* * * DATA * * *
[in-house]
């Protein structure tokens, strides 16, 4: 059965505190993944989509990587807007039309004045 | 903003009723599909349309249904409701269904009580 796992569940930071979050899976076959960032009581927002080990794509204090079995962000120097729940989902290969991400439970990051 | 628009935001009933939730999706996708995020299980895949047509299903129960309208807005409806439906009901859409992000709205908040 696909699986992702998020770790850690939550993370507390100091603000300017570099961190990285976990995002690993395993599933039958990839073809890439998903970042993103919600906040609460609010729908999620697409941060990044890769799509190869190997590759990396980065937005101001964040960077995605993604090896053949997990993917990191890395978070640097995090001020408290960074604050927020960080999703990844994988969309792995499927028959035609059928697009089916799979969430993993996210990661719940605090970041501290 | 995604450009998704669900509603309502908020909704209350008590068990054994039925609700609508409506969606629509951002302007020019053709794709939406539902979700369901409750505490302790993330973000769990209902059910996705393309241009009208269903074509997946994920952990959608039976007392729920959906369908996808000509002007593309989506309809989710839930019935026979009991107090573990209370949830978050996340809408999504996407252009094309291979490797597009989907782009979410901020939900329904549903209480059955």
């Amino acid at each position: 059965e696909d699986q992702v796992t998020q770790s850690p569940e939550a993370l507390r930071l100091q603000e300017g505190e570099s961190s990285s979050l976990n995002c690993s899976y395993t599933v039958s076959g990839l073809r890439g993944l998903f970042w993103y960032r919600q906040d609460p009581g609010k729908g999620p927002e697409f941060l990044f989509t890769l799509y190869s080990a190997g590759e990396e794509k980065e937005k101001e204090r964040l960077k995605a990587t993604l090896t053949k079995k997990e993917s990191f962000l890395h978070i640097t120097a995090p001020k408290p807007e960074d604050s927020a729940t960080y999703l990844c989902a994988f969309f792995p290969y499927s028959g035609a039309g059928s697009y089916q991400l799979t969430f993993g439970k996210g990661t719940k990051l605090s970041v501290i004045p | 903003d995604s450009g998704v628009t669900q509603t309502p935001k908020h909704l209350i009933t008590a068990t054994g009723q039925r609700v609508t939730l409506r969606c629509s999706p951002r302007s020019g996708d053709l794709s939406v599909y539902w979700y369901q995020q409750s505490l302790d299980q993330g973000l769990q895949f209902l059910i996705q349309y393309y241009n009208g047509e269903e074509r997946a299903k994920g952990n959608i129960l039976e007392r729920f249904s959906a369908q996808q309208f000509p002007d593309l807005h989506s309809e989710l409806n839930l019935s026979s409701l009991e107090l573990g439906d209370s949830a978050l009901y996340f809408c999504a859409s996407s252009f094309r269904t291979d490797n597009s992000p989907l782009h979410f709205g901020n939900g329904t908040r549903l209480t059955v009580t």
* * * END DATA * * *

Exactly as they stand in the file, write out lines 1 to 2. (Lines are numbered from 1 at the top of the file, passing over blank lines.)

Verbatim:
[in-house]
């Protein structure tokens, strides 16, 4: 059965505190993944989509990587807007039309004045 | 903003009723599909349309249904409701269904009580 796992569940930071979050899976076959960032009581927002080990794509204090079995962000120097729940989902290969991400439970990051 | 628009935001009933939730999706996708995020299980895949047509299903129960309208807005409806439906009901859409992000709205908040 696909699986992702998020770790850690939550993370507390100091603000300017570099961190990285976990995002690993395993599933039958990839073809890439998903970042993103919600906040609460609010729908999620697409941060990044890769799509190869190997590759990396980065937005101001964040960077995605993604090896053949997990993917990191890395978070640097995090001020408290960074604050927020960080999703990844994988969309792995499927028959035609059928697009089916799979969430993993996210990661719940605090970041501290 | 995604450009998704669900509603309502908020909704209350008590068990054994039925609700609508409506969606629509951002302007020019053709794709939406539902979700369901409750505490302790993330973000769990209902059910996705393309241009009208269903074509997946994920952990959608039976007392729920959906369908996808000509002007593309989506309809989710839930019935026979009991107090573990209370949830978050996340809408999504996407252009094309291979490797597009989907782009979410901020939900329904549903209480059955």